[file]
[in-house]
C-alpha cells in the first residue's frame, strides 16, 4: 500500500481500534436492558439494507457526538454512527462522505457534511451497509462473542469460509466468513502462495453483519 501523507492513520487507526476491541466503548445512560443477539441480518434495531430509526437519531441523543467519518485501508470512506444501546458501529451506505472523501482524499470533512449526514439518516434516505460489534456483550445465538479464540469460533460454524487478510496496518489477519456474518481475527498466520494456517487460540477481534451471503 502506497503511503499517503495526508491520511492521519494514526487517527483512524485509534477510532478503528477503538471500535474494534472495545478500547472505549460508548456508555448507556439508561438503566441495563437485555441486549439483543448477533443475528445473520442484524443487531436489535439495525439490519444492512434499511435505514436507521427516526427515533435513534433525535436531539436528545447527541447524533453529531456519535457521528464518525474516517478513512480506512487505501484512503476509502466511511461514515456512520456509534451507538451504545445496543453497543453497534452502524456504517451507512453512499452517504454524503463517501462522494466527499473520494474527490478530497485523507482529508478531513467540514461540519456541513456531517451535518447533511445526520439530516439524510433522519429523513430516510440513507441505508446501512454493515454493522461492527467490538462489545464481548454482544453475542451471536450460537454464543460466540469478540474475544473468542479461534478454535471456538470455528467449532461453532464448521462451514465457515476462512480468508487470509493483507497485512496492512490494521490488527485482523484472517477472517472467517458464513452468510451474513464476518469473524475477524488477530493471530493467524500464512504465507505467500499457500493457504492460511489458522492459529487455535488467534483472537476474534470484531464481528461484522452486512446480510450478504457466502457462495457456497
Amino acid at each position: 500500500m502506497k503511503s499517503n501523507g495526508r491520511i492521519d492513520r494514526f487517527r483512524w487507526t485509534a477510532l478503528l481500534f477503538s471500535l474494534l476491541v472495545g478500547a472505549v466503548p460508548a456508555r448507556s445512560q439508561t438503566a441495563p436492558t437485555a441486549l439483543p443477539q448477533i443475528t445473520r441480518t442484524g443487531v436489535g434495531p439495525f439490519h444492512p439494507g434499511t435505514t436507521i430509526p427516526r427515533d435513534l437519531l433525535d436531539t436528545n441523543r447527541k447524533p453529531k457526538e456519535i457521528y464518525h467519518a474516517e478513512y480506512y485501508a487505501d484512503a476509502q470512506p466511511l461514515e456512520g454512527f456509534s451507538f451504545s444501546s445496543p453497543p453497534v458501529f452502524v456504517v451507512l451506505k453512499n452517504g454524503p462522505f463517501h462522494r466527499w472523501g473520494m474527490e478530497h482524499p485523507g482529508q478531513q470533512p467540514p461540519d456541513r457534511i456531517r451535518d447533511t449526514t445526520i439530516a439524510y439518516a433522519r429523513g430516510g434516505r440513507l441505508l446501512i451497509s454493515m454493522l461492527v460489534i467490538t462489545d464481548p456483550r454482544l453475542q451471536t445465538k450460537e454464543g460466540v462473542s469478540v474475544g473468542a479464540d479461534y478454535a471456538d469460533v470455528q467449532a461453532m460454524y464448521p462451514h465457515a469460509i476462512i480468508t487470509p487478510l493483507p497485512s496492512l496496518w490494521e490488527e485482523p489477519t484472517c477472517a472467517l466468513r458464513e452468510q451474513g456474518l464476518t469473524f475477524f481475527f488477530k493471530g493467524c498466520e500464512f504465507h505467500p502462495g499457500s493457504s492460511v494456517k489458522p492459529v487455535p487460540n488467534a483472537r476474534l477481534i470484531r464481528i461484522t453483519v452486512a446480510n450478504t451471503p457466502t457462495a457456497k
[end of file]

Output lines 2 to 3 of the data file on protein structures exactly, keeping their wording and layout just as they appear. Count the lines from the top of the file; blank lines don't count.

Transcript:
C-alpha cells in the first residue's frame, strides 16, 4: 500500500481500534436492558439494507457526538454512527462522505457534511451497509462473542469460509466468513502462495453483519 501523507492513520487507526476491541466503548445512560443477539441480518434495531430509526437519531441523543467519518485501508470512506444501546458501529451506505472523501482524499470533512449526514439518516434516505460489534456483550445465538479464540469460533460454524487478510496496518489477519456474518481475527498466520494456517487460540477481534451471503 502506497503511503499517503495526508491520511492521519494514526487517527483512524485509534477510532478503528477503538471500535474494534472495545478500547472505549460508548456508555448507556439508561438503566441495563437485555441486549439483543448477533443475528445473520442484524443487531436489535439495525439490519444492512434499511435505514436507521427516526427515533435513534433525535436531539436528545447527541447524533453529531456519535457521528464518525474516517478513512480506512487505501484512503476509502466511511461514515456512520456509534451507538451504545445496543453497543453497534452502524456504517451507512453512499452517504454524503463517501462522494466527499473520494474527490478530497485523507482529508478531513467540514461540519456541513456531517451535518447533511445526520439530516439524510433522519429523513430516510440513507441505508446501512454493515454493522461492527467490538462489545464481548454482544453475542451471536450460537454464543460466540469478540474475544473468542479461534478454535471456538470455528467449532461453532464448521462451514465457515476462512480468508487470509493483507497485512496492512490494521490488527485482523484472517477472517472467517458464513452468510451474513464476518469473524475477524488477530493471530493467524500464512504465507505467500499457500493457504492460511489458522492459529487455535488467534483472537476474534470484531464481528461484522452486512446480510450478504457466502457462495457456497
Amino acid at each position: 500500500m502506497k503511503s499517503n501523507g495526508r491520511i492521519d492513520r494514526f487517527r483512524w487507526t485509534a477510532l478503528l481500534f477503538s471500535l474494534l476491541v472495545g478500547a472505549v466503548p460508548a456508555r448507556s445512560q439508561t438503566a441495563p436492558t437485555a441486549l439483543p443477539q448477533i443475528t445473520r441480518t442484524g443487531v436489535g434495531p439495525f439490519h444492512p439494507g434499511t435505514t436507521i430509526p427516526r427515533d435513534l437519531l433525535d436531539t436528545n441523543r447527541k447524533p453529531k457526538e456519535i457521528y464518525h467519518a474516517e478513512y480506512y485501508a487505501d484512503a476509502q470512506p466511511l461514515e456512520g454512527f456509534s451507538f451504545s444501546s445496543p453497543p453497534v458501529f452502524v456504517v451507512l451506505k453512499n452517504g454524503p462522505f463517501h462522494r466527499w472523501g473520494m474527490e478530497h482524499p485523507g482529508q478531513q470533512p467540514p461540519d456541513r457534511i456531517r451535518d447533511t449526514t445526520i439530516a439524510y439518516a433522519r429523513g430516510g434516505r440513507l441505508l446501512i451497509s454493515m454493522l461492527v460489534i467490538t462489545d464481548p456483550r454482544l453475542q451471536t445465538k450460537e454464543g460466540v462473542s469478540v474475544g473468542a479464540d479461534y478454535a471456538d469460533v470455528q467449532a461453532m460454524y464448521p462451514h465457515a469460509i476462512i480468508t487470509p487478510l493483507p497485512s496492512l496496518w490494521e490488527e485482523p489477519t484472517c477472517a472467517l466468513r458464513e452468510q451474513g456474518l464476518t469473524f475477524f481475527f488477530k493471530g493467524c498466520e500464512f504465507h505467500p502462495g499457500s493457504s492460511v494456517k489458522p492459529v487455535p487460540n488467534a483472537r476474534l477481534i470484531r464481528i461484522t453483519v452486512a446480510n450478504t451471503p457466502t457462495a457456497k